In addition, immigrant women who are victims of violence may soon be in even greater danger thanks to the CLEAR Act before Congress (see the full story on p.3).

Marriage Rights Are Opposed by Administration

The fight for the fundamental right to marry the partner of one’s choice is gaining momentum, despite public statements by George W. Bush and indications that his administration will take action to prevent marriage rights. A june 26 ruling from the Supreme Court striking down antiquated sodomy laws and a Nov. 18 ruling from the Massachusetts Supreme judicial Court favoring marriage rights for same-sex couples were landmark victories for civil rights. However, a week after the Massachusetts court ruling, six members of Congress introduced a proposed amendment to the U.S. Constitution that would permanently exclude gays and lesbians from enjoying the 1,000 legal protections and benefits that opposite-sex married couples enjoy. NOW and dozens of other civil rights groups have vowed to fight this move to institutionalize discrimination.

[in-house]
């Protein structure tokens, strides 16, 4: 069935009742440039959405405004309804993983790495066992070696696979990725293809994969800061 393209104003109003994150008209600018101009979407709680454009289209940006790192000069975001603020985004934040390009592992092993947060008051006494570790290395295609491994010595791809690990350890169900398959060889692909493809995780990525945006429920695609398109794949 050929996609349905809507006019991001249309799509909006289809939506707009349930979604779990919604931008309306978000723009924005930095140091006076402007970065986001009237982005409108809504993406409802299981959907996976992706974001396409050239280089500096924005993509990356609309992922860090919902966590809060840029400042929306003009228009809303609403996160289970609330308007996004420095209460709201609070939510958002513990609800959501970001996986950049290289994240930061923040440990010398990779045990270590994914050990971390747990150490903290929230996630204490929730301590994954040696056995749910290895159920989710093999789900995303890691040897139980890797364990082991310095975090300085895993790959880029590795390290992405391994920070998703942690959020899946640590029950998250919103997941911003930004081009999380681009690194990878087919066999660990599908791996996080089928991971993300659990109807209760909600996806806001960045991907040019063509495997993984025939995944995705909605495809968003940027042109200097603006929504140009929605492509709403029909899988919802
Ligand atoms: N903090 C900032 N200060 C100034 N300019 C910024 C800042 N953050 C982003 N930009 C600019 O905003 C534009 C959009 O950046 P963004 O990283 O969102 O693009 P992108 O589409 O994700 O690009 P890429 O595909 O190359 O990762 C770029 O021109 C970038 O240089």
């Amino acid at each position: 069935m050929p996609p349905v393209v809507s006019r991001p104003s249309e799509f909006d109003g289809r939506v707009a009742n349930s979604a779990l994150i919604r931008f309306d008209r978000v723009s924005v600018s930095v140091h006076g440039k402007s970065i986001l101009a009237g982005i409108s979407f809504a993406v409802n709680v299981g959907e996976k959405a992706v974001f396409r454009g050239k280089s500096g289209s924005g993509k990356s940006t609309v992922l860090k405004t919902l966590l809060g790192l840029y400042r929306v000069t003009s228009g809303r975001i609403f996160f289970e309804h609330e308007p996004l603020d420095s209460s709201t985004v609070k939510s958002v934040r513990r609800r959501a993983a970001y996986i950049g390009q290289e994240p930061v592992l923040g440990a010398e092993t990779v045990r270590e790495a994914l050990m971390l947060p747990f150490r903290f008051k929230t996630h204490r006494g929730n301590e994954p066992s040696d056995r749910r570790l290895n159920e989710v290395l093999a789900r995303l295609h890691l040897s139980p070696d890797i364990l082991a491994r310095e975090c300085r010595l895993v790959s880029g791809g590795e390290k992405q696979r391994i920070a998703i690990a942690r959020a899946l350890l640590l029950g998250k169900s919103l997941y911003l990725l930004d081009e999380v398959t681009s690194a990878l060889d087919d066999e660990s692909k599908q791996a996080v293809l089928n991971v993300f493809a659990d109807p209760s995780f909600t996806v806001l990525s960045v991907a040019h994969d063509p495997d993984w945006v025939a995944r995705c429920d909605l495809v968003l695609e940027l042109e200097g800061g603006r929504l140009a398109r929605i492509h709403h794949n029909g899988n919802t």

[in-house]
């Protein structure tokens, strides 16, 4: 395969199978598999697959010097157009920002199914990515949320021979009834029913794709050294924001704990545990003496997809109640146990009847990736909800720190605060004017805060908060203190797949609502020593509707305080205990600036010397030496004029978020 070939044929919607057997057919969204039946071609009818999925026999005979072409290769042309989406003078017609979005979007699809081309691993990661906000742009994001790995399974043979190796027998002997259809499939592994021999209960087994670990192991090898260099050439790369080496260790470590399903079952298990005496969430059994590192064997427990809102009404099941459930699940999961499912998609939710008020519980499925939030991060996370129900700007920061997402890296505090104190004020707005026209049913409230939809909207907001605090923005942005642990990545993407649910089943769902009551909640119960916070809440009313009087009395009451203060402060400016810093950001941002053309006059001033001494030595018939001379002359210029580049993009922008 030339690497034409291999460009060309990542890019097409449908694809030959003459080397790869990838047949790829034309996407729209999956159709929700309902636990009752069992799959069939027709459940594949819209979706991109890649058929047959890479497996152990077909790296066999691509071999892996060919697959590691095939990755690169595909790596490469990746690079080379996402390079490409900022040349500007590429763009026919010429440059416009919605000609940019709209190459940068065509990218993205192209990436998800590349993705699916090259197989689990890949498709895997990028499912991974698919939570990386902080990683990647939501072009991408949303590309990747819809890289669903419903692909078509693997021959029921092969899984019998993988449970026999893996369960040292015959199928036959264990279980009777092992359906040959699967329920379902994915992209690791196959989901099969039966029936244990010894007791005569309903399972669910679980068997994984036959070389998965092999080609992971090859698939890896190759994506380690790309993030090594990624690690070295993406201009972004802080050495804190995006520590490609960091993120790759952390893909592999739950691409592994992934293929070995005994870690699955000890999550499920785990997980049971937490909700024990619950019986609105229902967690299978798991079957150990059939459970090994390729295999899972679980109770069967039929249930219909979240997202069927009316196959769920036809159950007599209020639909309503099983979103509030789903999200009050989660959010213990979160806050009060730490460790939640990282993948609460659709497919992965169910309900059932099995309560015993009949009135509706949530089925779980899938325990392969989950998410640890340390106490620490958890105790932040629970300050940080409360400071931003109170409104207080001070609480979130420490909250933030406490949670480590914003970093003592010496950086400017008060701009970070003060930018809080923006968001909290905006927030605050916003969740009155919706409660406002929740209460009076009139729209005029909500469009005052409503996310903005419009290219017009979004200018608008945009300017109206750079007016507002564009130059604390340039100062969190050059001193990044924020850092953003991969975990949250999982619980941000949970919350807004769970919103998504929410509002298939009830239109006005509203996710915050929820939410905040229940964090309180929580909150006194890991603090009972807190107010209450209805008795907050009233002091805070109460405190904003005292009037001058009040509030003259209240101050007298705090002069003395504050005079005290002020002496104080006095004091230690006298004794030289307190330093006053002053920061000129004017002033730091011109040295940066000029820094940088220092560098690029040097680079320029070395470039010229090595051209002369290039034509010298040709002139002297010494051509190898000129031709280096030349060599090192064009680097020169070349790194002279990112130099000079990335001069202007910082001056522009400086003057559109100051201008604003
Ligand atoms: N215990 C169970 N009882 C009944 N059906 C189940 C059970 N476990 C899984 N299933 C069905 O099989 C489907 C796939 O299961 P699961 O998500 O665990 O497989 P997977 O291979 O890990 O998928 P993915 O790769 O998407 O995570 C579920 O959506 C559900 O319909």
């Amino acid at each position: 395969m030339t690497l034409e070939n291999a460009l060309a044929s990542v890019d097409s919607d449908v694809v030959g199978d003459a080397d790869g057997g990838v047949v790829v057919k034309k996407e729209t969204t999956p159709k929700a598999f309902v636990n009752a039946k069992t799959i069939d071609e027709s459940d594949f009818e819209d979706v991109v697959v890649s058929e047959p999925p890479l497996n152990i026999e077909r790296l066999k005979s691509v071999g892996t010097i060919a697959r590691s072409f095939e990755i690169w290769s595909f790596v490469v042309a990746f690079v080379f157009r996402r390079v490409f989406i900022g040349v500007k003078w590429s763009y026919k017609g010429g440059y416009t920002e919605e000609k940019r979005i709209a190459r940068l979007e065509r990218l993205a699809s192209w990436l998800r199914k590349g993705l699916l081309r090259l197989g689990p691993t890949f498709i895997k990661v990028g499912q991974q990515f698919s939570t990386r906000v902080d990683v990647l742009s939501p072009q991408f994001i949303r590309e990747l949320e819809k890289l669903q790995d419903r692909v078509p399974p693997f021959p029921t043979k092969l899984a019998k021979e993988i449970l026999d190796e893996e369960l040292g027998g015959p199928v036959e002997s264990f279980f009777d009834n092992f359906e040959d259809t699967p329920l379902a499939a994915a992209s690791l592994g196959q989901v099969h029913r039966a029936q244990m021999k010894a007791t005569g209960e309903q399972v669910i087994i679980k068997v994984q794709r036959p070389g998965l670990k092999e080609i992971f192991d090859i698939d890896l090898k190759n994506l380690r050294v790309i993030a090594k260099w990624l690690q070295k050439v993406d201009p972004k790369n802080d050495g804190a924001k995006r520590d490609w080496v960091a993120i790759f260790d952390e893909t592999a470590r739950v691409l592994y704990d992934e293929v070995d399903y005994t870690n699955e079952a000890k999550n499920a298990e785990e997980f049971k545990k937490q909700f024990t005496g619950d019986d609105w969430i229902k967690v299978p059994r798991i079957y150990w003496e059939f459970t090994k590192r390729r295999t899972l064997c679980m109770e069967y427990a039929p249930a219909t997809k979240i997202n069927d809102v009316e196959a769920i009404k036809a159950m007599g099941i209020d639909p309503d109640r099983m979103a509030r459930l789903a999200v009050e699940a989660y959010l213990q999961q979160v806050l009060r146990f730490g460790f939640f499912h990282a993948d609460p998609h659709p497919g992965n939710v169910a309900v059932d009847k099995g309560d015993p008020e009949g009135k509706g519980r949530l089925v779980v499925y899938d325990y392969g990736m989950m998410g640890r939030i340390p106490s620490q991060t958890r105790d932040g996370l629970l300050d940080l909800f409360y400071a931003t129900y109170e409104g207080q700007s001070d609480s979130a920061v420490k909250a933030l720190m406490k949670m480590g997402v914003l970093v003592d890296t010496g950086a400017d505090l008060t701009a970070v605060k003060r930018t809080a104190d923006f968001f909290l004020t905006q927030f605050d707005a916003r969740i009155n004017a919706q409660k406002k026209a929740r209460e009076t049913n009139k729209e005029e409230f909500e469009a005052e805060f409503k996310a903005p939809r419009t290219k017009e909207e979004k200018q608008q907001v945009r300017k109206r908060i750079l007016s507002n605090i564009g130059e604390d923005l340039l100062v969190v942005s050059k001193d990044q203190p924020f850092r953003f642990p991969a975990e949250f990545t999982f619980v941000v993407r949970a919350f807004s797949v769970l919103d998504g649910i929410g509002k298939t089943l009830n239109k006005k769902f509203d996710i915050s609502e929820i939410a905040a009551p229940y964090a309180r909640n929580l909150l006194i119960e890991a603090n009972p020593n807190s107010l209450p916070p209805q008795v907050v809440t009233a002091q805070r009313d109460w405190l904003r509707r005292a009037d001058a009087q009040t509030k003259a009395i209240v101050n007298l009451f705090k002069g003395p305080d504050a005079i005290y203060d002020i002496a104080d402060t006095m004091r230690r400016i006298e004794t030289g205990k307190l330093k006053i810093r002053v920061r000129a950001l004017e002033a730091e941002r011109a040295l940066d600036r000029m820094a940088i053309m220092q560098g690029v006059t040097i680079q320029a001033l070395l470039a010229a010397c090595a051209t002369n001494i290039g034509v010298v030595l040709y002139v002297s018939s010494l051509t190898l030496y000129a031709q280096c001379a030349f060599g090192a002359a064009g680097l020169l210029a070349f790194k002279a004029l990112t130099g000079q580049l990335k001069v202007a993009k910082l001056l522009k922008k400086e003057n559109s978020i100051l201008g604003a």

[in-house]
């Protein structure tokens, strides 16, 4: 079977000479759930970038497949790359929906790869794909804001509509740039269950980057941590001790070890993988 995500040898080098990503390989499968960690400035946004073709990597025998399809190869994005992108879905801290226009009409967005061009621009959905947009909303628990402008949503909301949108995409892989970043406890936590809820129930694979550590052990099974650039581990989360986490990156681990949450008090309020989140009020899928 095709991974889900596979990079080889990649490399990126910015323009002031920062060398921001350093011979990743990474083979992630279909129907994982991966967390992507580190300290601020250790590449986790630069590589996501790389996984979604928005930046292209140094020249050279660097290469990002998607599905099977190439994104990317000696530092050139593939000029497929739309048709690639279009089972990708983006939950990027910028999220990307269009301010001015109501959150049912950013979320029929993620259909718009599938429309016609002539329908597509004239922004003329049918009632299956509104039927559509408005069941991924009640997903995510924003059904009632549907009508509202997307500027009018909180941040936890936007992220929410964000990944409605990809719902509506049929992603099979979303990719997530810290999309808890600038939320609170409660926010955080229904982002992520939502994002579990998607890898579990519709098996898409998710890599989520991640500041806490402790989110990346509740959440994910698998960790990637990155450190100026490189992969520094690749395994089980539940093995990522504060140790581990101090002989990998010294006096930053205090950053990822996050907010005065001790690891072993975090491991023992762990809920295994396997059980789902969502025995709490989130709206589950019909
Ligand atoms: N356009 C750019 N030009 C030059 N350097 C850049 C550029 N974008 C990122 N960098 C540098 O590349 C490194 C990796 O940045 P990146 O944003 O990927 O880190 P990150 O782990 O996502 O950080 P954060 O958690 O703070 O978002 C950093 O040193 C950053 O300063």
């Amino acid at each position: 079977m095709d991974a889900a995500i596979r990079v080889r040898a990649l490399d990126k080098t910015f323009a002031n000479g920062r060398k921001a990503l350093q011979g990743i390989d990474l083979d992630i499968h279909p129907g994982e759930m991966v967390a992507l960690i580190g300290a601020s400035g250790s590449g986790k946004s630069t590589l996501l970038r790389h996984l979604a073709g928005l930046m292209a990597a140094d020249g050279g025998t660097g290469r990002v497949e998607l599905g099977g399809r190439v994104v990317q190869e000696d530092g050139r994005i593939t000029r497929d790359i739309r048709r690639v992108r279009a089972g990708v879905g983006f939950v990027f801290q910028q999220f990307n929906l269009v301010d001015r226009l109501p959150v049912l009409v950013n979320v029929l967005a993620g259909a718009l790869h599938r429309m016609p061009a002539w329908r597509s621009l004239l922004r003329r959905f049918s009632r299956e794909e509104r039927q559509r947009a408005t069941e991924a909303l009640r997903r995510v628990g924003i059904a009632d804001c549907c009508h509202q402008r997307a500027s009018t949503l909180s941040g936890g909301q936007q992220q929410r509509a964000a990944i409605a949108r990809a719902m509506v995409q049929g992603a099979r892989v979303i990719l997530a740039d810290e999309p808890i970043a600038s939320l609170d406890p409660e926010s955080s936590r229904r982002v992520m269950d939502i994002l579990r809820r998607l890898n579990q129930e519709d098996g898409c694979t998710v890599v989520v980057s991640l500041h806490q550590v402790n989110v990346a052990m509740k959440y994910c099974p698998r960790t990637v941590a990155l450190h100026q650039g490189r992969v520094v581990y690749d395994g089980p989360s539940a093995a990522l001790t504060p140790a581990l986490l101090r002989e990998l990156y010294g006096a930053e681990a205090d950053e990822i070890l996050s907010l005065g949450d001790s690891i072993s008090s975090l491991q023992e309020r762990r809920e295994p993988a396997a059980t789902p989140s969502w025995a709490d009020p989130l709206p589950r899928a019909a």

Women Remain a Minority in the Halls of Power

Only 14 percent of Congress members are women, and no woman has ever held either of the country’s top political offices. On Aug. 26, Women’s Equality Day, NOWs Political Action Committee announced its endorsement of former Ambassador and Senator Carol Moseley Braun, a candidate for president with a 25-year record fighting for women’s rights and civil rights at the local, state, national and international levels. Moseley Braun’s candidacy is a prime example of what feminists strive for-women moving up through the pipeline to all levels of political office.

With the elections looming, we have work to do together. In the face of discouragement and indifference, women’s groups continue the difficult work of lifting the status of women in the U.S. and the world. An energized feminist base, spending the coming months registering and mobilizing women voters around women’s life-and-death issues, will ultimately lead to a victory for democracy, peace, fairness and equality.

Copyright National Organization for Women, Inc. Winter 2003/2004